[[ Jerusalem Times : News ]]

August 19, 2005

 

This week in Israel….. Behind the news with Gershon Baskin

 

Disengagement – off and running

 

 

The beginning of the disengagement overshadows almost everything that has happened this week in Israel. By Friday morning (August 18) fourteen of the twenty-one Gaza settlements have been evacuated, including the largest one Neve Dekelim, with nearly 500 occupied houses and hundreds of illegally present supporters of the Gaza settlers.  One of the surprises of the disengagement operation has been the use of the term “shabakhim” or shohim bilti khokiim - meaning illegally present.  Until now, this has been a term used exclusively for Palestinians who have illegally entered Israel, usually looking for work. Now the shabakhim include settlers from the West Bank and supporters of the Gaza settlers who managed to get into Gaza before the disengagement began.  The police spoke about 5,000 shabakhim in Gaza while independent media sources put their numbers closer to double that.

 

Although the evacuation of the settlements has proceeded more swiftly and easier than first thought, the fact that thousands of shabakhim managed to get through all of the checkpoint and barricades needs to be investigated.  After all it was the shabakhim who caused the greatest problems for the police and the army and demonstrated the highest use of violence.  The settler leaders called these youths on the rooftops the “cream” of Jewish young people. In light of their behavior, they are little more than juvenile delinquents who have no qualms about throwing paint, bleach, oil, and even acid on the police – and all in the name of values. I hope that the rule of law in Israel is imposed on these criminals, although I doubt that any of them will be tried and sentenced to any real prison time.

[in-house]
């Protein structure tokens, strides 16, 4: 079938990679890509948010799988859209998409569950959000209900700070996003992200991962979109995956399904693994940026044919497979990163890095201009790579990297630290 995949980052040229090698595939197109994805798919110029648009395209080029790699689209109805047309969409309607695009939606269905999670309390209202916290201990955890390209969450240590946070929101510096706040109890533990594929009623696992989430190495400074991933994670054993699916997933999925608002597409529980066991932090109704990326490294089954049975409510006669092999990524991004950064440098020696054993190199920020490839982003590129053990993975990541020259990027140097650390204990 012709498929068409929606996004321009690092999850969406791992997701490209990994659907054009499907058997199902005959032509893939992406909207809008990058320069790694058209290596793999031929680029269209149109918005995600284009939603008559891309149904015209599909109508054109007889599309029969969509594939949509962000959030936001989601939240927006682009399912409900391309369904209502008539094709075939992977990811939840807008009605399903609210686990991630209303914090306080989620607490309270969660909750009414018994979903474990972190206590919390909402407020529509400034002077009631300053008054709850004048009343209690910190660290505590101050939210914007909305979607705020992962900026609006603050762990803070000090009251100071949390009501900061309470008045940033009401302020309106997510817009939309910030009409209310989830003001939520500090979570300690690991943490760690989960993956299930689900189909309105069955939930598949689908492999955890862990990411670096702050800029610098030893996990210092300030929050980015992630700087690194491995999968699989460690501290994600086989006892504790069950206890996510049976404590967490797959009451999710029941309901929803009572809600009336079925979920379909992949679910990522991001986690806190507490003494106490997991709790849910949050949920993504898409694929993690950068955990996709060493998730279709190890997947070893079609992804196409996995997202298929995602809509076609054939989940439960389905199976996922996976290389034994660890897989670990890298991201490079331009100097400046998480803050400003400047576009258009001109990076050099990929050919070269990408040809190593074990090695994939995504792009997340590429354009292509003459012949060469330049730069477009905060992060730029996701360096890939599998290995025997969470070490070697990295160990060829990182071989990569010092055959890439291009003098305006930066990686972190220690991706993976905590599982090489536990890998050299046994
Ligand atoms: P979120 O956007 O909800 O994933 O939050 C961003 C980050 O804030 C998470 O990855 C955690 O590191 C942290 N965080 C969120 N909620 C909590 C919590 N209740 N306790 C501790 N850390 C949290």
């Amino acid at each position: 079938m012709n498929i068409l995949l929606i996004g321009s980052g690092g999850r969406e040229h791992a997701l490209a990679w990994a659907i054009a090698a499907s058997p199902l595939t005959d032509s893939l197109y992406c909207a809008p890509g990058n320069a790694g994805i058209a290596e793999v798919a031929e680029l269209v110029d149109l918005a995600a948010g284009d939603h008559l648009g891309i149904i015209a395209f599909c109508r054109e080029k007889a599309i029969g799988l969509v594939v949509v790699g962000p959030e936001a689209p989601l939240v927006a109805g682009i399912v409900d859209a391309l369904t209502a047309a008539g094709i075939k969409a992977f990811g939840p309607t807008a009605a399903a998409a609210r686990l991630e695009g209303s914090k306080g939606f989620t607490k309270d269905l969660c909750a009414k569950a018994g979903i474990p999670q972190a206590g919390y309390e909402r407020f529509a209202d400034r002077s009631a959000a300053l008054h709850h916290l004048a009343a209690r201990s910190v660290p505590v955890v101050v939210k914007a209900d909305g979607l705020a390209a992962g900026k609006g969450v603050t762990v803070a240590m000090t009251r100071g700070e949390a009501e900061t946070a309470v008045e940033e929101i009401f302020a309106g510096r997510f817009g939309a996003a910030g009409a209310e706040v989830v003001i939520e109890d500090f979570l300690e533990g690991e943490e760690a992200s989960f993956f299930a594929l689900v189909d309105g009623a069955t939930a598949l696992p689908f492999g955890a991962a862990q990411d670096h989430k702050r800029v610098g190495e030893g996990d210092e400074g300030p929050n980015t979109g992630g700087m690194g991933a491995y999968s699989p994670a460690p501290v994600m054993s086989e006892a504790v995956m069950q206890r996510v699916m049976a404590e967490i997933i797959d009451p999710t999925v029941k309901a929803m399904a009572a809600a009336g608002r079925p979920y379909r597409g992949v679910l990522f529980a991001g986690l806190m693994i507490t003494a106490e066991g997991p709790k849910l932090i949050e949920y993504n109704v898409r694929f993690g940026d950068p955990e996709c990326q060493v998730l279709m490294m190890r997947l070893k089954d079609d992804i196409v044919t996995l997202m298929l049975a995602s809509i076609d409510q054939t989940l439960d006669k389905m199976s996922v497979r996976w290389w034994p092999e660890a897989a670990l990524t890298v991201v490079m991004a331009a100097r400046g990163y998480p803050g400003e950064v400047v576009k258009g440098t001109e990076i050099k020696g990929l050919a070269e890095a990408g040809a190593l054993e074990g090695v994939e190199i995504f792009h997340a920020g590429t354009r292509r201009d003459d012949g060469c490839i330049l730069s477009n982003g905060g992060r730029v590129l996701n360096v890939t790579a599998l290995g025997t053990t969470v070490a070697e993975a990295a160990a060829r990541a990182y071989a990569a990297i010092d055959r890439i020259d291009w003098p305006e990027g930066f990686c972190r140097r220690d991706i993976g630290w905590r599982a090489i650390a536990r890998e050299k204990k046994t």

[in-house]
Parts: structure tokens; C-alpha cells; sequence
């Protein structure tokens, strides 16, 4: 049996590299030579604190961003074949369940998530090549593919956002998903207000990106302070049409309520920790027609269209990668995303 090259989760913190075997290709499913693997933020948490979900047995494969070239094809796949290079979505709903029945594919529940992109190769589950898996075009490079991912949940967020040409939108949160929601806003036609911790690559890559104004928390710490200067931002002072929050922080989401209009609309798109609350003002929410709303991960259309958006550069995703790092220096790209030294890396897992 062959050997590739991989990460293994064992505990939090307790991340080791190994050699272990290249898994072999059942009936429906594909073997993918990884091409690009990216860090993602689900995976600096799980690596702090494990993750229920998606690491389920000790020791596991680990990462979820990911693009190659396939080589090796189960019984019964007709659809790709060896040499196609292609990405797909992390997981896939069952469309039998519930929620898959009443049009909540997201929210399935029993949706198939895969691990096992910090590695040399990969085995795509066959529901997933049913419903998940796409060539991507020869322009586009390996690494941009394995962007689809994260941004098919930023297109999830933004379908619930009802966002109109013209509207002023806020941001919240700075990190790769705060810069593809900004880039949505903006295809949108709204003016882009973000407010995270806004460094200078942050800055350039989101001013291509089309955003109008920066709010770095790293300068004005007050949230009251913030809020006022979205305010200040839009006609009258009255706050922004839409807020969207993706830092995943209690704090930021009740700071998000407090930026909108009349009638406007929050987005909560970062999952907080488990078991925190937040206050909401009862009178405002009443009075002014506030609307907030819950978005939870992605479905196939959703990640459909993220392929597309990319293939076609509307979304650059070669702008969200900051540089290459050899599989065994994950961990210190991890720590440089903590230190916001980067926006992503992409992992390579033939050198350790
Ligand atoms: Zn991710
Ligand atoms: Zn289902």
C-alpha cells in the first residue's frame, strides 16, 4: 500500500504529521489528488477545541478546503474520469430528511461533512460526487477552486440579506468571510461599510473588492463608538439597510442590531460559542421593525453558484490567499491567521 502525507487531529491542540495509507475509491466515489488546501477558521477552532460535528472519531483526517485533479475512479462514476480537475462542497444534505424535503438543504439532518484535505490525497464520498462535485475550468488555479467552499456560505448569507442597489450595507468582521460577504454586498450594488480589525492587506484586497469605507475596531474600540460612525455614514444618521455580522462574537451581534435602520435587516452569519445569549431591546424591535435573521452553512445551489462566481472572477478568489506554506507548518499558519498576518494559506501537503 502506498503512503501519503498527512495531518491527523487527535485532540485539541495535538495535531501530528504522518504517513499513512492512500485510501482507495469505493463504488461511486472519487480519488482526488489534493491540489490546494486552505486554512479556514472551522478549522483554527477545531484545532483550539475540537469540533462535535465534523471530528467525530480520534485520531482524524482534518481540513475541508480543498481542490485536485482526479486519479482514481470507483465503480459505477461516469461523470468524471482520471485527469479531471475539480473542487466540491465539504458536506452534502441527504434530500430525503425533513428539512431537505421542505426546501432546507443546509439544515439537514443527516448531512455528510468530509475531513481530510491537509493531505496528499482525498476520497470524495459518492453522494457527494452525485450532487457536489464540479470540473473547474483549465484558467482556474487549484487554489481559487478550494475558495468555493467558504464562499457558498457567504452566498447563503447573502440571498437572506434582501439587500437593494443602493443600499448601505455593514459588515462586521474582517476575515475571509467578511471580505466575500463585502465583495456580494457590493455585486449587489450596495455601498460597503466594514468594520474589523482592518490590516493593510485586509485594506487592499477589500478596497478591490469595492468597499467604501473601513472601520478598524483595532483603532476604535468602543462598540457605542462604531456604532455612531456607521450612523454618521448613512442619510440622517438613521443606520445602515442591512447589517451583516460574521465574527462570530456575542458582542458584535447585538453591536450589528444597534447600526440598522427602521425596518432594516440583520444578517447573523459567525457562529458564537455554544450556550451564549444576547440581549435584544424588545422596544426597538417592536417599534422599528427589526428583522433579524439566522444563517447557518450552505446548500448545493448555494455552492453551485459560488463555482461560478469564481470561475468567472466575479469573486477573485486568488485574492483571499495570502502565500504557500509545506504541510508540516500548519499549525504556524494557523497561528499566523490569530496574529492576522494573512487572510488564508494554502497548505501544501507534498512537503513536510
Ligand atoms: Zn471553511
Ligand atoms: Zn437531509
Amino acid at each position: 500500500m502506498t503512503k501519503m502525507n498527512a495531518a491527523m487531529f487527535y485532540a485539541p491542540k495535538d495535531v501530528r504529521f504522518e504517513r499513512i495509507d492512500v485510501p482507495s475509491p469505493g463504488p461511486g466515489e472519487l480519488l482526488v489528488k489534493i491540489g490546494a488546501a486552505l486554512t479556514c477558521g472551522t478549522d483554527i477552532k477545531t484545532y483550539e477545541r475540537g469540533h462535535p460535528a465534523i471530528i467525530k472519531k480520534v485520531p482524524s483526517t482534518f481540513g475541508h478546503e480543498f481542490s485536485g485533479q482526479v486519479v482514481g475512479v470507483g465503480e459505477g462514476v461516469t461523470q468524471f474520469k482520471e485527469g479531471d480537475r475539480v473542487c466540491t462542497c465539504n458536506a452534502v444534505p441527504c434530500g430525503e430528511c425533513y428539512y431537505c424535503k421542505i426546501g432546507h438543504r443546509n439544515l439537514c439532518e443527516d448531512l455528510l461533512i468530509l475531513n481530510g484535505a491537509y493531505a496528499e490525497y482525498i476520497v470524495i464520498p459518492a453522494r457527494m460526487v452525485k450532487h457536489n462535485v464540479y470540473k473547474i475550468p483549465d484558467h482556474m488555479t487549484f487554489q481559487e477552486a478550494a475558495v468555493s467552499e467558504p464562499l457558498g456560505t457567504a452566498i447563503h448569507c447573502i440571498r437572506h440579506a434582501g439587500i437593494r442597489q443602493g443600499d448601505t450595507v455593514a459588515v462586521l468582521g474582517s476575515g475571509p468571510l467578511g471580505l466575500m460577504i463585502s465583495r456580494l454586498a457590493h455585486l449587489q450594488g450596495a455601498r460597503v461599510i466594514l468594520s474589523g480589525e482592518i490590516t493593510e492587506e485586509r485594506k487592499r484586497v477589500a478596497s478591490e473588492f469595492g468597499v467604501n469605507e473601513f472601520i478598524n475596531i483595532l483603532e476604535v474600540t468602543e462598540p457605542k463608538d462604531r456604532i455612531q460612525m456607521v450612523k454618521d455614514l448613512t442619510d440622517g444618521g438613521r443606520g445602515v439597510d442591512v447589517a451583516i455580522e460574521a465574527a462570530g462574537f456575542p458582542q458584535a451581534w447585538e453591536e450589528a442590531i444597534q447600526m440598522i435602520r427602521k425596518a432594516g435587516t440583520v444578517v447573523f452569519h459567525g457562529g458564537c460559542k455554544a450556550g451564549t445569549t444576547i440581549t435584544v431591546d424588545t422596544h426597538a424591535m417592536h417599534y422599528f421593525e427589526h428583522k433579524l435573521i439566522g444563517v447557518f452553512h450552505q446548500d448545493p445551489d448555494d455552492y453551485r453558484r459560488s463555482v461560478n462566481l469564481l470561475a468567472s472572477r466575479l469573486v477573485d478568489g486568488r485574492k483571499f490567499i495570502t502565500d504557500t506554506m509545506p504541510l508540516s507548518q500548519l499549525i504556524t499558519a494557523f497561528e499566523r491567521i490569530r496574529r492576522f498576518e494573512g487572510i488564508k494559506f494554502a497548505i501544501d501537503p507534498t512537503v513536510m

I have been watching the newscasts of the disengagement for more hours than I would like to admit. It is the best reality show that has been produced. As a critic though, I would say that it has been heavily over done. There was too much crying, too much hugging, too many orchestrated dramas, too much pushing and shoving and too much arrogance from the settlers. It seemed difficult to find settlers who did not invoke the holocaust in their dealings with the police and the army. All too many settlers and their spokespeople drew comparisons of the evacuation of the Gaza settlements to horrors such as Dachau and Auschwitz. They should be ashamed for even thinking there is a comparison. The height of their abuse of the memory of the Holocaust was the march of the young children, hands raised in the air, with orange Jewish stars stitched on their clothes. It is quite amazing that the soldiers and the police, especially the younger ones amongst them did not completely lose their tempers and compositions in the face of the horrible names that they were called. I certainly would have.

 

On Thursday night, the police and the army held their most difficult confrontation with the shabakhim who had taken hold of the roof-top of the Kfar Yam synagogue. Hundreds of wild youths trashed everything they could grab and throw onto the heads of the police climbing the ladders. At the same time, settler leaders and spokespeople were busy offering praise for the despicable behavior. They later had the nerve to say that this sight would be permanently engraved in the collective memory of the Jewish people. They were referring to the emotional site of the army physically removing religious Jews from a synagogue that they were “defending”.